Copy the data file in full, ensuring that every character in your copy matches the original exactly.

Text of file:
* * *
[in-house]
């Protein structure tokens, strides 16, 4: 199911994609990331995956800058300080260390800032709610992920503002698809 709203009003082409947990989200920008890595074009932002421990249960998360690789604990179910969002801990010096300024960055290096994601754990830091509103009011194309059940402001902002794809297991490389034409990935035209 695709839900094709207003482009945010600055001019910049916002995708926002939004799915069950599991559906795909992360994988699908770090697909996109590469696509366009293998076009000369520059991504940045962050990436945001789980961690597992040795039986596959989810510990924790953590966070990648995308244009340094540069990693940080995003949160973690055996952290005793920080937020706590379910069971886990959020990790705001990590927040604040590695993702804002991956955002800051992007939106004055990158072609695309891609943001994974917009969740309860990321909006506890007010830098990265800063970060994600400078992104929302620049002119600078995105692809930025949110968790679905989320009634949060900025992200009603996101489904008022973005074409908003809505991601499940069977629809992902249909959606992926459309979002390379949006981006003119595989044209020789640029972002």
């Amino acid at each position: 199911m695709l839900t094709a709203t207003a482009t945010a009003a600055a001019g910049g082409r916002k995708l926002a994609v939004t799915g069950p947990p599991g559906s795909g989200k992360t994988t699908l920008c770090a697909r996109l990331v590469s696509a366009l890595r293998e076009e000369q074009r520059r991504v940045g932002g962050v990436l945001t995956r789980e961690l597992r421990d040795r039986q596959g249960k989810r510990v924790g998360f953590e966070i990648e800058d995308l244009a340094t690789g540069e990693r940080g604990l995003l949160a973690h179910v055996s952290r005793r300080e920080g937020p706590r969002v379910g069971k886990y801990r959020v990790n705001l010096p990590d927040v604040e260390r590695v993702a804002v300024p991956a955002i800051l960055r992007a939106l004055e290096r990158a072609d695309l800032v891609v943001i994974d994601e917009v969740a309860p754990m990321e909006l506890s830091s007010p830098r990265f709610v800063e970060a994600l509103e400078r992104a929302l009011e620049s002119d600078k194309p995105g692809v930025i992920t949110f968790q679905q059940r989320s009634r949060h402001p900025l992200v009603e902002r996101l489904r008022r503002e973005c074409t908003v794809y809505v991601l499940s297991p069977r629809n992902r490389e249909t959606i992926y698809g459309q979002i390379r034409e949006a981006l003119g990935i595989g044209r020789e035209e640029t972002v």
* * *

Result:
[in-house]
């Protein structure tokens, strides 16, 4: 199911994609990331995956800058300080260390800032709610992920503002698809 709203009003082409947990989200920008890595074009932002421990249960998360690789604990179910969002801990010096300024960055290096994601754990830091509103009011194309059940402001902002794809297991490389034409990935035209 695709839900094709207003482009945010600055001019910049916002995708926002939004799915069950599991559906795909992360994988699908770090697909996109590469696509366009293998076009000369520059991504940045962050990436945001789980961690597992040795039986596959989810510990924790953590966070990648995308244009340094540069990693940080995003949160973690055996952290005793920080937020706590379910069971886990959020990790705001990590927040604040590695993702804002991956955002800051992007939106004055990158072609695309891609943001994974917009969740309860990321909006506890007010830098990265800063970060994600400078992104929302620049002119600078995105692809930025949110968790679905989320009634949060900025992200009603996101489904008022973005074409908003809505991601499940069977629809992902249909959606992926459309979002390379949006981006003119595989044209020789640029972002």
């Amino acid at each position: 199911m695709l839900t094709a709203t207003a482009t945010a009003a600055a001019g910049g082409r916002k995708l926002a994609v939004t799915g069950p947990p599991g559906s795909g989200k992360t994988t699908l920008c770090a697909r996109l990331v590469s696509a366009l890595r293998e076009e000369q074009r520059r991504v940045g932002g962050v990436l945001t995956r789980e961690l597992r421990d040795r039986q596959g249960k989810r510990v924790g998360f953590e966070i990648e800058d995308l244009a340094t690789g540069e990693r940080g604990l995003l949160a973690h179910v055996s952290r005793r300080e920080g937020p706590r969002v379910g069971k886990y801990r959020v990790n705001l010096p990590d927040v604040e260390r590695v993702a804002v300024p991956a955002i800051l960055r992007a939106l004055e290096r990158a072609d695309l800032v891609v943001i994974d994601e917009v969740a309860p754990m990321e909006l506890s830091s007010p830098r990265f709610v800063e970060a994600l509103e400078r992104a929302l009011e620049s002119d600078k194309p995105g692809v930025i992920t949110f968790q679905q059940r989320s009634r949060h402001p900025l992200v009603e902002r996101l489904r008022r503002e973005c074409t908003v794809y809505v991601l499940s297991p069977r629809n992902r490389e249909t959606i992926y698809g459309q979002i390379r034409e949006a981006l003119g990935i595989g044209r020789e035209e640029t972002v």